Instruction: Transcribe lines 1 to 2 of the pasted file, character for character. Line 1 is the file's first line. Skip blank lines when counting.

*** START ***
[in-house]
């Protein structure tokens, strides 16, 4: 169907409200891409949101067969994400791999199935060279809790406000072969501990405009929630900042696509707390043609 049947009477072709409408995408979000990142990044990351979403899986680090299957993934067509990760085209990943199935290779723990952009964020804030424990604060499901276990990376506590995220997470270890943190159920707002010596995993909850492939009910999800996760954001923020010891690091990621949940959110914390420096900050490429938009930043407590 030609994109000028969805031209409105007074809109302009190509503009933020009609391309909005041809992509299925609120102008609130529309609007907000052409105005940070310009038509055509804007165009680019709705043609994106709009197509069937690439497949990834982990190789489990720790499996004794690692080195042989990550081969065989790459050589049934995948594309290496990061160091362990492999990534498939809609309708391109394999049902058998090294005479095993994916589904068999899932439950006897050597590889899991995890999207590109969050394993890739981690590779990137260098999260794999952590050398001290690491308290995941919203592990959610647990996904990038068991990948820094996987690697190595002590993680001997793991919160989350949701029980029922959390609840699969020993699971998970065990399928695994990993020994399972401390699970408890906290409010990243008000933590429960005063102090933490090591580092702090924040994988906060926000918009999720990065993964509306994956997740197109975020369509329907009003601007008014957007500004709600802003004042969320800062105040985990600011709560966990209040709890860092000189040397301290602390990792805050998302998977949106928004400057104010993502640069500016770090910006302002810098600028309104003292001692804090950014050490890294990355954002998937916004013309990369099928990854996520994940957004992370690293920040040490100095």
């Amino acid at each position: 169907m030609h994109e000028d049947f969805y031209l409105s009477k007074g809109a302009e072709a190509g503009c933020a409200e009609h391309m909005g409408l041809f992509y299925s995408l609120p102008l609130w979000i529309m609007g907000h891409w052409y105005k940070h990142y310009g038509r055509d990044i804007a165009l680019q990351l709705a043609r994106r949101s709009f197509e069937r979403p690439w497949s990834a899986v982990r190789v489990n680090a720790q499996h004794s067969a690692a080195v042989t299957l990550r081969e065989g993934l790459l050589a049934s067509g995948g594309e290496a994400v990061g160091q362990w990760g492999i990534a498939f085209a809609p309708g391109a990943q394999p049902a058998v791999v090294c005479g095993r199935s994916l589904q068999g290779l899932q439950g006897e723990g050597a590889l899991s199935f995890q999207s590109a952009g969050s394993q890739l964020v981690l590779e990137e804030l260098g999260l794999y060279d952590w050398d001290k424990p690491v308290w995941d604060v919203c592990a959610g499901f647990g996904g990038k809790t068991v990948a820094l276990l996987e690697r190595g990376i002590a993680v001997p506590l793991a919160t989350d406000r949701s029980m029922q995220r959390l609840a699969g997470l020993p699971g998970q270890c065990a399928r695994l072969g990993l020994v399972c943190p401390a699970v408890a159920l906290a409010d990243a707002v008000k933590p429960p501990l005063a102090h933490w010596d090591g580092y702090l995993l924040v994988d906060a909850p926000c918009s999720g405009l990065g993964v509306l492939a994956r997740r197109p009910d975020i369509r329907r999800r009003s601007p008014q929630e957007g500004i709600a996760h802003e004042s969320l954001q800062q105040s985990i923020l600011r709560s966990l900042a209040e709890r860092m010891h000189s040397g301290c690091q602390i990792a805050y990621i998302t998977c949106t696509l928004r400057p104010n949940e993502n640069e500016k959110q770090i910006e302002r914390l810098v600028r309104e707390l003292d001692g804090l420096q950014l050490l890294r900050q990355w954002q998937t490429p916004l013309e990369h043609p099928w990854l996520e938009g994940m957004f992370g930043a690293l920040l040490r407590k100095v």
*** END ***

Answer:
[in-house]
């Protein structure tokens, strides 16, 4: 169907409200891409949101067969994400791999199935060279809790406000072969501990405009929630900042696509707390043609 049947009477072709409408995408979000990142990044990351979403899986680090299957993934067509990760085209990943199935290779723990952009964020804030424990604060499901276990990376506590995220997470270890943190159920707002010596995993909850492939009910999800996760954001923020010891690091990621949940959110914390420096900050490429938009930043407590 030609994109000028969805031209409105007074809109302009190509503009933020009609391309909005041809992509299925609120102008609130529309609007907000052409105005940070310009038509055509804007165009680019709705043609994106709009197509069937690439497949990834982990190789489990720790499996004794690692080195042989990550081969065989790459050589049934995948594309290496990061160091362990492999990534498939809609309708391109394999049902058998090294005479095993994916589904068999899932439950006897050597590889899991995890999207590109969050394993890739981690590779990137260098999260794999952590050398001290690491308290995941919203592990959610647990996904990038068991990948820094996987690697190595002590993680001997793991919160989350949701029980029922959390609840699969020993699971998970065990399928695994990993020994399972401390699970408890906290409010990243008000933590429960005063102090933490090591580092702090924040994988906060926000918009999720990065993964509306994956997740197109975020369509329907009003601007008014957007500004709600802003004042969320800062105040985990600011709560966990209040709890860092000189040397301290602390990792805050998302998977949106928004400057104010993502640069500016770090910006302002810098600028309104003292001692804090950014050490890294990355954002998937916004013309990369099928990854996520994940957004992370690293920040040490100095």